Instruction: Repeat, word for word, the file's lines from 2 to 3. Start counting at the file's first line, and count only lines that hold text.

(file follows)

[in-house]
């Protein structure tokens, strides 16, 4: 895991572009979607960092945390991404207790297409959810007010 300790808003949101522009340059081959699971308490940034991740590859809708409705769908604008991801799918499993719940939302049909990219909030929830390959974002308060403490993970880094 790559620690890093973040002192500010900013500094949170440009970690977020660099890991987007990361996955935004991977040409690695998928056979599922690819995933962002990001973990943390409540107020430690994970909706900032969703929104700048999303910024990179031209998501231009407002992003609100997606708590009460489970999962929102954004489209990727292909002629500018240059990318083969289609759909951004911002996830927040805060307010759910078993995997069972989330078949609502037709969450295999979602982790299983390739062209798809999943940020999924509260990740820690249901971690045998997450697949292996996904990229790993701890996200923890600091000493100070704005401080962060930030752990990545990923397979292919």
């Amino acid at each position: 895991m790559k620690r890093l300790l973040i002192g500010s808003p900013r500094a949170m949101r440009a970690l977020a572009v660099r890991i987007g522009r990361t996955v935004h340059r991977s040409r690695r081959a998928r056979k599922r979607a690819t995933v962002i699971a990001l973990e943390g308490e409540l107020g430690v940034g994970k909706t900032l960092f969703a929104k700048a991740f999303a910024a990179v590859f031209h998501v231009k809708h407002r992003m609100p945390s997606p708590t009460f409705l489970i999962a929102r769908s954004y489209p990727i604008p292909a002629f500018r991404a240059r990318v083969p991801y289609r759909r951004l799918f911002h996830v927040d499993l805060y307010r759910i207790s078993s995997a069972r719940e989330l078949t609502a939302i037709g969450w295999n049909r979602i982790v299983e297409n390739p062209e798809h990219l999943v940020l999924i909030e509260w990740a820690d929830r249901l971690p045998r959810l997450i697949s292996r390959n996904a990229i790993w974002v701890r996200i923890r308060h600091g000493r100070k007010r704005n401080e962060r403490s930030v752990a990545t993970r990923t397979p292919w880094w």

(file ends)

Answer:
């Protein structure tokens, strides 16, 4: 895991572009979607960092945390991404207790297409959810007010 300790808003949101522009340059081959699971308490940034991740590859809708409705769908604008991801799918499993719940939302049909990219909030929830390959974002308060403490993970880094 790559620690890093973040002192500010900013500094949170440009970690977020660099890991987007990361996955935004991977040409690695998928056979599922690819995933962002990001973990943390409540107020430690994970909706900032969703929104700048999303910024990179031209998501231009407002992003609100997606708590009460489970999962929102954004489209990727292909002629500018240059990318083969289609759909951004911002996830927040805060307010759910078993995997069972989330078949609502037709969450295999979602982790299983390739062209798809999943940020999924509260990740820690249901971690045998997450697949292996996904990229790993701890996200923890600091000493100070704005401080962060930030752990990545990923397979292919």
């Amino acid at each position: 895991m790559k620690r890093l300790l973040i002192g500010s808003p900013r500094a949170m949101r440009a970690l977020a572009v660099r890991i987007g522009r990361t996955v935004h340059r991977s040409r690695r081959a998928r056979k599922r979607a690819t995933v962002i699971a990001l973990e943390g308490e409540l107020g430690v940034g994970k909706t900032l960092f969703a929104k700048a991740f999303a910024a990179v590859f031209h998501v231009k809708h407002r992003m609100p945390s997606p708590t009460f409705l489970i999962a929102r769908s954004y489209p990727i604008p292909a002629f500018r991404a240059r990318v083969p991801y289609r759909r951004l799918f911002h996830v927040d499993l805060y307010r759910i207790s078993s995997a069972r719940e989330l078949t609502a939302i037709g969450w295999n049909r979602i982790v299983e297409n390739p062209e798809h990219l999943v940020l999924i909030e509260w990740a820690d929830r249901l971690p045998r959810l997450i697949s292996r390959n996904a990229i790993w974002v701890r996200i923890r308060h600091g000493r100070k007010r704005n401080e962060r403490s930030v752990a990545t993970r990923t397979p292919w880094w």